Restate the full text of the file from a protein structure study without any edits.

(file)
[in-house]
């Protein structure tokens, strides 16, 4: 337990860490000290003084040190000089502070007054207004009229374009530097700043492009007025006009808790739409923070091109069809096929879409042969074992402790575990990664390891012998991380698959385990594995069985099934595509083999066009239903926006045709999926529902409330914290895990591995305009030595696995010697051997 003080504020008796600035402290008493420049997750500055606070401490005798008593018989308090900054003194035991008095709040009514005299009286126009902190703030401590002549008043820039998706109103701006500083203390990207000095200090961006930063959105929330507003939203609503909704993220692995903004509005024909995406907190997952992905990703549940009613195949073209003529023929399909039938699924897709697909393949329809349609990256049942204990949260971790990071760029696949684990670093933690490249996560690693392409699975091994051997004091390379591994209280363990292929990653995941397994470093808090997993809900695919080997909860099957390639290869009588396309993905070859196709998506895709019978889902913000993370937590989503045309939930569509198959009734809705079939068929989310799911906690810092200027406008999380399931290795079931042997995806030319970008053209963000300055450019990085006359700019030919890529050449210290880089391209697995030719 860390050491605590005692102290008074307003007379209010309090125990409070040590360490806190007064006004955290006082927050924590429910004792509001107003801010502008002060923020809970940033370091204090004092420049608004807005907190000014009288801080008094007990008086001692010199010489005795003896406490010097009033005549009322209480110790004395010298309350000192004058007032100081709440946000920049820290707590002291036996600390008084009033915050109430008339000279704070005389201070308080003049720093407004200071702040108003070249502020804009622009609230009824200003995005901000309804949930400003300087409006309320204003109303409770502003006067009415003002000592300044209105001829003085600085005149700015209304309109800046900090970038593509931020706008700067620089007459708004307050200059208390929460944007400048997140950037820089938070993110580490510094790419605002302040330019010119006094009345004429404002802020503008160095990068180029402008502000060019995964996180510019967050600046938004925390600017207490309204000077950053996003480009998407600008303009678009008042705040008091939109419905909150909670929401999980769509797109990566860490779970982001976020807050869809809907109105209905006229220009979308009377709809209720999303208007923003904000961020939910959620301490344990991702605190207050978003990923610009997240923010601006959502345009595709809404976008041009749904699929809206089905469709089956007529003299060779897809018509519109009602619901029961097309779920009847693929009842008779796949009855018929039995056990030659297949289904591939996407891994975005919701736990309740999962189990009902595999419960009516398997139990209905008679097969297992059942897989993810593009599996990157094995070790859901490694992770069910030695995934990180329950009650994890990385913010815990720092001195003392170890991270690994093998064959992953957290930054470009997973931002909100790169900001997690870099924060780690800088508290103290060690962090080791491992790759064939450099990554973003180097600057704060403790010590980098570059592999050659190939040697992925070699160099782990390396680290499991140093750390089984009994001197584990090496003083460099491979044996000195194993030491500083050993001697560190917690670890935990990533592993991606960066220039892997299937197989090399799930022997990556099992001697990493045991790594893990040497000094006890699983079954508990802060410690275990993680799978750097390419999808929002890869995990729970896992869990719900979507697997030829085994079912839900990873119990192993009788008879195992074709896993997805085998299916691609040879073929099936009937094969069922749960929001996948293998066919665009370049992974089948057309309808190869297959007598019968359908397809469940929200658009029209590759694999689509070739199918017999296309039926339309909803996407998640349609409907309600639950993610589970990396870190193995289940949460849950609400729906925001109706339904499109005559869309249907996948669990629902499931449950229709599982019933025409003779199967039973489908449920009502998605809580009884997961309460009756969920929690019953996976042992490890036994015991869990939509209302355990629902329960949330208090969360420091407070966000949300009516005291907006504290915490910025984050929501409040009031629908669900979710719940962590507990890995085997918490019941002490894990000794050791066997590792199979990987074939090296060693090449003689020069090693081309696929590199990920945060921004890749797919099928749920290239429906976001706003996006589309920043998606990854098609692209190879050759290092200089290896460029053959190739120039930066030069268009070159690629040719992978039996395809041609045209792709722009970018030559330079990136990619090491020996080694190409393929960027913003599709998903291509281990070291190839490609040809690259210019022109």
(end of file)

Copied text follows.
[in-house]
């Protein structure tokens, strides 16, 4: 337990860490000290003084040190000089502070007054207004009229374009530097700043492009007025006009808790739409923070091109069809096929879409042969074992402790575990990664390891012998991380698959385990594995069985099934595509083999066009239903926006045709999926529902409330914290895990591995305009030595696995010697051997 003080504020008796600035402290008493420049997750500055606070401490005798008593018989308090900054003194035991008095709040009514005299009286126009902190703030401590002549008043820039998706109103701006500083203390990207000095200090961006930063959105929330507003939203609503909704993220692995903004509005024909995406907190997952992905990703549940009613195949073209003529023929399909039938699924897709697909393949329809349609990256049942204990949260971790990071760029696949684990670093933690490249996560690693392409699975091994051997004091390379591994209280363990292929990653995941397994470093808090997993809900695919080997909860099957390639290869009588396309993905070859196709998506895709019978889902913000993370937590989503045309939930569509198959009734809705079939068929989310799911906690810092200027406008999380399931290795079931042997995806030319970008053209963000300055450019990085006359700019030919890529050449210290880089391209697995030719 860390050491605590005692102290008074307003007379209010309090125990409070040590360490806190007064006004955290006082927050924590429910004792509001107003801010502008002060923020809970940033370091204090004092420049608004807005907190000014009288801080008094007990008086001692010199010489005795003896406490010097009033005549009322209480110790004395010298309350000192004058007032100081709440946000920049820290707590002291036996600390008084009033915050109430008339000279704070005389201070308080003049720093407004200071702040108003070249502020804009622009609230009824200003995005901000309804949930400003300087409006309320204003109303409770502003006067009415003002000592300044209105001829003085600085005149700015209304309109800046900090970038593509931020706008700067620089007459708004307050200059208390929460944007400048997140950037820089938070993110580490510094790419605002302040330019010119006094009345004429404002802020503008160095990068180029402008502000060019995964996180510019967050600046938004925390600017207490309204000077950053996003480009998407600008303009678009008042705040008091939109419905909150909670929401999980769509797109990566860490779970982001976020807050869809809907109105209905006229220009979308009377709809209720999303208007923003904000961020939910959620301490344990991702605190207050978003990923610009997240923010601006959502345009595709809404976008041009749904699929809206089905469709089956007529003299060779897809018509519109009602619901029961097309779920009847693929009842008779796949009855018929039995056990030659297949289904591939996407891994975005919701736990309740999962189990009902595999419960009516398997139990209905008679097969297992059942897989993810593009599996990157094995070790859901490694992770069910030695995934990180329950009650994890990385913010815990720092001195003392170890991270690994093998064959992953957290930054470009997973931002909100790169900001997690870099924060780690800088508290103290060690962090080791491992790759064939450099990554973003180097600057704060403790010590980098570059592999050659190939040697992925070699160099782990390396680290499991140093750390089984009994001197584990090496003083460099491979044996000195194993030491500083050993001697560190917690670890935990990533592993991606960066220039892997299937197989090399799930022997990556099992001697990493045991790594893990040497000094006890699983079954508990802060410690275990993680799978750097390419999808929002890869995990729970896992869990719900979507697997030829085994079912839900990873119990192993009788008879195992074709896993997805085998299916691609040879073929099936009937094969069922749960929001996948293998066919665009370049992974089948057309309808190869297959007598019968359908397809469940929200658009029209590759694999689509070739199918017999296309039926339309909803996407998640349609409907309600639950993610589970990396870190193995289940949460849950609400729906925001109706339904499109005559869309249907996948669990629902499931449950229709599982019933025409003779199967039973489908449920009502998605809580009884997961309460009756969920929690019953996976042992490890036994015991869990939509209302355990629902329960949330208090969360420091407070966000949300009516005291907006504290915490910025984050929501409040009031629908669900979710719940962590507990890995085997918490019941002490894990000794050791066997590792199979990987074939090296060693090449003689020069090693081309696929590199990920945060921004890749797919099928749920290239429906976001706003996006589309920043998606990854098609692209190879050759290092200089290896460029053959190739120039930066030069268009070159690629040719992978039996395809041609045209792709722009970018030559330079990136990619090491020996080694190409393929960027913003599709998903291509281990070291190839490609040809690259210019022109």